John W. Loftus, Why I Became an Atheist: A Former Preacher Rejects Christianity, revised and expanded (Amherst, NY: Prometheus Books, 2012).
On the first page of his introduction, Loftus insists, “Unlike some skeptics who think that Christianity has been debunked so many times before that it’s now time to ridicule it, I still treat it respectfully.” (11) Despite this promise, Why I Became an Atheist is permeated by a condescending attitude toward the faith of his youth. For example, Loftus writes,”Christians are in denial and live with guilt because they cannot be honest about themselves outside of the private counseling room.” (34) Note, that Loftus offers no qualification of his statement.
Lest you think that was a mere slip-up, a page later we find perhaps the most revealing moment in the whole book. At this point Loftus quotes at length from a fellow named “exbeliever” who “best described” how Loftus now views matters. In the passage, exbeliever begins by talking about the days when he was a Christian and follower of John Piper. He recalls that Piper would refer to God as a sweet, nourishing fountain, “Taste and see that the LORD is good….” (Psalm 34:8). That worked for a time, but then something began to change for exbeliever and his fellow doubters:
“The fountain became foul to us. We tried to ignore the taste. We went back to it again and again hoping something would change. We opened the Bible and, instead of finding wisdom, we found violence and the justification of immoral acts. We found anti-intellectualism and backward thinking. We found oppression. Our prayers returned to us void. They bounced off of the ceiling…
“We realized that the fountain wasn’t a being; it was a religion. It was just dogma. It is like we had been drinking from it with our eyes closed and noses plugged. Somehow, though, we opened our eyes and unplugged our noses and discovered that we had been enjoying filth. The fountain was a fountain of blood and other foul things. We realized that we had spent most of our lives consuming a vile concoction.
“We would have been happy to have simply left, but we couldn’t help but want to pull others away from such a cesspool.” (36)
This piece of rhetoric is powerfully effective and deeply revealing. Loftus, the same man who insists he can treat Christianity “respectfully”, views Christians as akin to poor blind and anosmic wretches obliviously slurping at a filthy “fountain of blood and other foul things”. As for Loftus? Having achieved enlightenment, he now envisions himself as akin to the selfless Bodhisattva who is benevolently attempting to open the eyes and unstop the noses of those pathetic creatures who are feeding at this filthy cesspool.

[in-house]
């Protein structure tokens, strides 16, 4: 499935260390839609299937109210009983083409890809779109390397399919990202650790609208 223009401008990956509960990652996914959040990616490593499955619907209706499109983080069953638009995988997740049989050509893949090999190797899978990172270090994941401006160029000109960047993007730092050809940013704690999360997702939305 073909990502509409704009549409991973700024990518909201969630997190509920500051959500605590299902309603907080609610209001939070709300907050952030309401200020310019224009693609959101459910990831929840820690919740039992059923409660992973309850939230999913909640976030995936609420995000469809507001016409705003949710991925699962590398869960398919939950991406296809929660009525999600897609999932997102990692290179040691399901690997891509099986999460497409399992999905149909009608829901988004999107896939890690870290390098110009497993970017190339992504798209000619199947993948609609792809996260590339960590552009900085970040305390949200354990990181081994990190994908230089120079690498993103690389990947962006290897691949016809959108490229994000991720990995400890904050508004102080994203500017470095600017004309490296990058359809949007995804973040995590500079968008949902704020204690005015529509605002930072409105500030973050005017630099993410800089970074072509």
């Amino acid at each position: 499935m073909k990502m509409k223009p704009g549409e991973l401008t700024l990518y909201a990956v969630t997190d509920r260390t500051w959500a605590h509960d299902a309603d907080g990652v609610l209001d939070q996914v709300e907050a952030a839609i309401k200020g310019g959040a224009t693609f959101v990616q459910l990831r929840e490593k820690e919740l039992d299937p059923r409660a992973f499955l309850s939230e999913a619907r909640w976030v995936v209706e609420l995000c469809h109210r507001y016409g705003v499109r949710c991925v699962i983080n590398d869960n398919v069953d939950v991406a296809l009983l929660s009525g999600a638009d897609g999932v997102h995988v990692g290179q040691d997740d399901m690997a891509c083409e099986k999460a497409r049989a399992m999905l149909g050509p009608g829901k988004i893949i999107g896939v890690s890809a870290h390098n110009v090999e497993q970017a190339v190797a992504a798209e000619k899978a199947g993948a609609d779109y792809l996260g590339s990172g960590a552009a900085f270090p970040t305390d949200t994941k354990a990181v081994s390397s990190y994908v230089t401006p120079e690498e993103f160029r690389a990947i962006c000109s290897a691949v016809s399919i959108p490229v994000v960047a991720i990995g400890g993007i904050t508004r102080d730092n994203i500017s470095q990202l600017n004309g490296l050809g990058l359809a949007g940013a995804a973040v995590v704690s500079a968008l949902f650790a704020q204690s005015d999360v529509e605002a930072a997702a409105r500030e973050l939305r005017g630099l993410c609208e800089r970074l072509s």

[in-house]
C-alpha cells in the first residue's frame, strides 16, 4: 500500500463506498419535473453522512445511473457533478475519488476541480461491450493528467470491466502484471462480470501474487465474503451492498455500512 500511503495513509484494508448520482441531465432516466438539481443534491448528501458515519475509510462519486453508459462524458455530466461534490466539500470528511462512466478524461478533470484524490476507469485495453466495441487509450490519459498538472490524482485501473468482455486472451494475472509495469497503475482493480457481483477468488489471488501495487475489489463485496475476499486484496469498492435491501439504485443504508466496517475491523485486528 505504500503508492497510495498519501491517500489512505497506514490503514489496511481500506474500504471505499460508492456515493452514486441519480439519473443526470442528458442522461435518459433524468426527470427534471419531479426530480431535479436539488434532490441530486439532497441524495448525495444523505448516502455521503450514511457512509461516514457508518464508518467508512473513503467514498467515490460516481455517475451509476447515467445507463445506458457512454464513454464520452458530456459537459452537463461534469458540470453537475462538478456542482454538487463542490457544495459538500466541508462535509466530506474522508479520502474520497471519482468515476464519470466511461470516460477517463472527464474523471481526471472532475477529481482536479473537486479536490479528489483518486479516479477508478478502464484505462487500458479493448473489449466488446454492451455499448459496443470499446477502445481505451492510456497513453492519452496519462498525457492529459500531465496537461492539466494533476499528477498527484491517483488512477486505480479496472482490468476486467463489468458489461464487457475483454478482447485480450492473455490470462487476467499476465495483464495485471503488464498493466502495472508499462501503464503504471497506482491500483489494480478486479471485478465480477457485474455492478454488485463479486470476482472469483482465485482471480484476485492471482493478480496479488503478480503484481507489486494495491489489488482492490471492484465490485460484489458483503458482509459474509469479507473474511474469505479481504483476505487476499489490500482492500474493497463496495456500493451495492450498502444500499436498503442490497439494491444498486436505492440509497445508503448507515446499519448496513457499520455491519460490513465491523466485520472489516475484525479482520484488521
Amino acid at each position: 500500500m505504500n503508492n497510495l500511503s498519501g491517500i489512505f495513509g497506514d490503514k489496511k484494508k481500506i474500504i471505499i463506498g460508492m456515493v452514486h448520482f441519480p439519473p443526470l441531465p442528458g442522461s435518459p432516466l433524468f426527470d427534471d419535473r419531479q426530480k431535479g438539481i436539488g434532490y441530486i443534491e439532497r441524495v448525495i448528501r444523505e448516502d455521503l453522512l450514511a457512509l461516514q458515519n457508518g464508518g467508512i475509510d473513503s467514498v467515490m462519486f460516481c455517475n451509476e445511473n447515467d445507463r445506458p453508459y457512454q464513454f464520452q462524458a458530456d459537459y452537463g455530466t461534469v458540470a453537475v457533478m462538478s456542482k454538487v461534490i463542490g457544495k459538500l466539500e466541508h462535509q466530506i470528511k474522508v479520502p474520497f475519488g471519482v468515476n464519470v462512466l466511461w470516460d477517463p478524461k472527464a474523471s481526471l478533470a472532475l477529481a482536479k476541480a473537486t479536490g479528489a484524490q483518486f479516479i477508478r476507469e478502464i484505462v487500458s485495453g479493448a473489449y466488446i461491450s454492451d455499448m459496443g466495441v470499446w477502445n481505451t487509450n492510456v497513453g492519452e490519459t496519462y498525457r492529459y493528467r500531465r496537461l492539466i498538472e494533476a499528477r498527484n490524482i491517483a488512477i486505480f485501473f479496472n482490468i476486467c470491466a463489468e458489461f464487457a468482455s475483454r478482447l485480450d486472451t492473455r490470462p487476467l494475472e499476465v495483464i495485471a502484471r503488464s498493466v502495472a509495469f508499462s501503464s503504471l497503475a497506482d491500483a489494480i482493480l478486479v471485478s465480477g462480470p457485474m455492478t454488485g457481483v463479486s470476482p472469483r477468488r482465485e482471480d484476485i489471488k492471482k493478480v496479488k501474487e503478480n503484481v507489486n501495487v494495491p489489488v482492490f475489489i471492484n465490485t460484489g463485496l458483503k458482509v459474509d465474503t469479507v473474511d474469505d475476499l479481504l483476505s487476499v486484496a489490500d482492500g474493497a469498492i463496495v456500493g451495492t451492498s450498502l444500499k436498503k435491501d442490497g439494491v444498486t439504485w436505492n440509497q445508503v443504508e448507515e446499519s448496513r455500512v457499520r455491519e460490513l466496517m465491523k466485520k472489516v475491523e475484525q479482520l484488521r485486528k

This is what Loftus thinks it means to treat Christians “respectfully”. Can you imagine what things would look like if he ever decided to be rude?
Let this be a warning to the reader. The absolute binary opposition, the conversionist language, the images of blindness and enlightenment, these are all the trademarks of the black and white world of fundamentalist Christianity. This is how Loftus learned to process the world and engage with intellectual difference in his Christian youth. While he left Christianity long ago, he has retained these same fundamentalist categories intact, albeit with a simple reversal of roles.
Just consider how problematic this would be in any other field of enquiry. Imagine, for example, that somebody writes a book called “Why I Became a Democrat” and in the introduction the author describes everybody in the Republican party — every last one of ’em — as blind, anosmic, and drinking at the fountain of Republican filth. You’d probably think to yourself: “Gee, that doesn’t seem to be a very balanced view of the matter. I question this individual’s ability to treat the arguments of his interlocutor fairly.” Surely you’d be right in that supposition.
The same applies in the present case. Loftus’ continued use of the same binary oppositions from his fundamentalist background call into question his ability to treat his interlocutor fairly. Perhaps before writing about why he became atheist he should have considered why he remained a fundamentalist.